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The CBS Sports Network - Dynamic Discs Open Broadcast In Review

Paul McBeth smiles after a drama-filled conclusion to the 2020 DGPT Dynamic Discs Open. Photo: Bobby Brown | Dynamic Discs

Disc golf made its much-anticipated major sports network debut last week as CBS Sports Network featured the DGPT – Dynamic Discs Open for four consecutive nights in one of its most coveted primetime slots.

For a network that reaches 100 million households and regularly features high-profile programming like College Football, College Basketball, and the PGA Championship, to avail disc golf of such a platform— even if it was under the terms of a so-called “time buy”, as Ultiworld Disc’s Jack Trageser explained in his excellent overview—has been rightly viewed as confirmation that the sport has made significant headway into the cultural mainstream.

“CBS Sports […] normally airs what is known as ‘time-buy’ or ‘brokered’ programming—sports events that cannot yet garner enough funding through advertising alone to prove profitable,” Trageser wrote. “However, the network is still selective about what it decides to air, and a well-known CBS on-air personality may have helped tip the scales with his outspoken support of disc golf.”

That would be Adam Zucker, PDGA #25623, a long-time disc golf advocate who not only worked behind the scenes to secure the deal but also lent his considerable on-air talents, appearing in several spots throughout the broadcast. CBS execs seem to be aware of disc golf’s potential, as well, according to Trageser’s reporting; they included an option to cover more disc golf as part of the DDO deal and are said to have remarked on the surging growth in the sport.    

The Production

Ever since the project was announced in June, disc golf fans have been clamoring for a production that they were told would exceed even the already-high standards regularly set by JomezPro. It was clear early on Wednesday night that these high expectations would not only be met— they’d be crushed.

Viewers were treated to a slew of impressive new visuals including a revamped motion graphics suite, studio-produced player profiles, stunning aerial views, and the unmistakable look of professional-grade broadcast cameras that gave the production a polished feel. Regular subscribers of disc golf on YouTube may be forgiven for thinking that, with the CBS broadcast, they were getting a glimpse into the future.

And despite these trappings, or—more likely—because of them, the sport’s personality shown through brilliantly. Disc golf’s top players seized the opportunity to showcase their skills, producing a veritable bounty of highlight-reel shots, and the Emporia Country Club did its part by showing what a little wind can do to complicate a seemingly straightforward game.

New viewers were introduced to the two most recognizable faces in the game, as No.1-ranked Paul McBeth and Paige Pierce secured important, and—in McBeth’s case—dramatic victories. The five-time MPO world champion showed that neither the wind nor the CBS cameras could shake his confidence as he battled through a grueling 10 holes to finish the tournament.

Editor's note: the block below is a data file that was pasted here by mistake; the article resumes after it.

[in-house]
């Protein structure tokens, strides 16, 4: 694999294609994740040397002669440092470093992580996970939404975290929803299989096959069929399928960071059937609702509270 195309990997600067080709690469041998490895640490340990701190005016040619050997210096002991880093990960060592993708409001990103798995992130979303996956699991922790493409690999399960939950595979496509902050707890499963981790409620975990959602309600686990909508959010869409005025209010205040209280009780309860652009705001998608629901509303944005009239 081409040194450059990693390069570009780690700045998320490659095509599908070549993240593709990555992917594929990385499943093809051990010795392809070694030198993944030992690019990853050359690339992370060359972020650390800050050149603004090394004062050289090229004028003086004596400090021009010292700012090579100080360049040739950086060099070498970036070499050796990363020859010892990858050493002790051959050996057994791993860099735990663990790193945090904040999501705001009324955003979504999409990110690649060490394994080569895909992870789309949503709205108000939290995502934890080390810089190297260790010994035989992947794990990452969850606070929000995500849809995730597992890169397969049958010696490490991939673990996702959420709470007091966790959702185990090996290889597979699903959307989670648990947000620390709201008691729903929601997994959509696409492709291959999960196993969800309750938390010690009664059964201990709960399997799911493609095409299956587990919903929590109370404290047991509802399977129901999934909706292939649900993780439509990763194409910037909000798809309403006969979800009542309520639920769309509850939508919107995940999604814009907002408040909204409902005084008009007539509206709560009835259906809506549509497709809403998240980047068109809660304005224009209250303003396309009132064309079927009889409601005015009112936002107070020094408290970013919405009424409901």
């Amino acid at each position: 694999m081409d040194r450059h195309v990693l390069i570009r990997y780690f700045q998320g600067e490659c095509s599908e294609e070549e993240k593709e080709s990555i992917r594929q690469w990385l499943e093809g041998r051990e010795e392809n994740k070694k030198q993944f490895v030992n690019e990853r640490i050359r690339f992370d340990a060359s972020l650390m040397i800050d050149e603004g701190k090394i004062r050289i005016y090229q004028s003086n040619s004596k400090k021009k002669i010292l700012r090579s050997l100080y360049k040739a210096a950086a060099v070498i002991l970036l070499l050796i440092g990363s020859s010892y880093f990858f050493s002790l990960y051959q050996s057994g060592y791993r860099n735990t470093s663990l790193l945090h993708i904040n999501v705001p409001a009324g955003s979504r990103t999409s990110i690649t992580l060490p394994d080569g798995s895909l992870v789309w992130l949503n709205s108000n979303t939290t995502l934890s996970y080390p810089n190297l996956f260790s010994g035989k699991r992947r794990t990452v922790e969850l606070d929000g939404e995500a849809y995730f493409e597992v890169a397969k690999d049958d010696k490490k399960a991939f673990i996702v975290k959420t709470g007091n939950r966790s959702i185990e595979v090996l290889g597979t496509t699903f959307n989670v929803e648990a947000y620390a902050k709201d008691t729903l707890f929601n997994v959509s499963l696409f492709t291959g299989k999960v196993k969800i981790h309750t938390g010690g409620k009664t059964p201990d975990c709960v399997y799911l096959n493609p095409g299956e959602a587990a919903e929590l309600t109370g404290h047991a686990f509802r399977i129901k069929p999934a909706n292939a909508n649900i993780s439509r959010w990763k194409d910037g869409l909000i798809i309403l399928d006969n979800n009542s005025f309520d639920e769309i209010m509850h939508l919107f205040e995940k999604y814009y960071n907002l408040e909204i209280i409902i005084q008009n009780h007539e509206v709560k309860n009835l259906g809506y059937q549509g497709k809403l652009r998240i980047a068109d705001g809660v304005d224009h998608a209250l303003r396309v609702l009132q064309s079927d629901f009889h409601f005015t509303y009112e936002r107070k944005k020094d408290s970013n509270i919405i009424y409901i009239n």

Through it all, JomezPro was meticulous in following CBS’ directive to emphasize storylines and modify their typical presentation to suit an audience less familiar with the rules and terminology of the game. This was perhaps nowhere more apparent than in the choice to finish the four-night run with a high-stakes mixed doubles skins game that gave players a chance to show the fun, personable side of the sport.

"We heard from so many people that this was the highest production quality disc golf coverage that they have ever seen," Dynamic Discs Event Coordinator Doug Bjerkaas told us. "Knowing that our intended audience though was not the “in-the-know” disc golfer who follows the touring pros and the events that they play, we believe that Jomez hit it out of the park." 

And for a sport that has historically struggled to increase women’s participation, there could have been no better outcome than for Paige Pierce to emerge as the clear MVP of the mixed-division proceedings.

The Takeaway

If initial indicators tell us anything, it’s that CBS seems likely to exercise the “more disc golf please” option built into the DDO agreement; a revealing analysis by Parked: A Disc Golf Think Tank shows that while disc golf accounted for less than 10% of the tweets from @CBSSportsNet during the period of the DGPT-DDO broadcast, those tweets accounted for more than 75% of the channel’s total user engagement.

Regular disc golf fans—many of whom already knew the results from DDO, which took place in June—were less invested in the drama of the event’s outcome as they were in the reaction from viewers new to the sport.

"Our goal was to make people aware that disc golf did have an organized and professional avenue through which players could compete," Bjerkaas explained. "With all of the new players who have started playing this year, we wanted to create coverage that would make them say, 'Oh wow. Disc golf is a legitimate sport...I may want to take this more seriously.'”

In this respect, the project cannot be viewed as anything less than a success. But it also seems likely that this effort represents the beginning of disc golf’s transition from YouTube to network television, and not its end.

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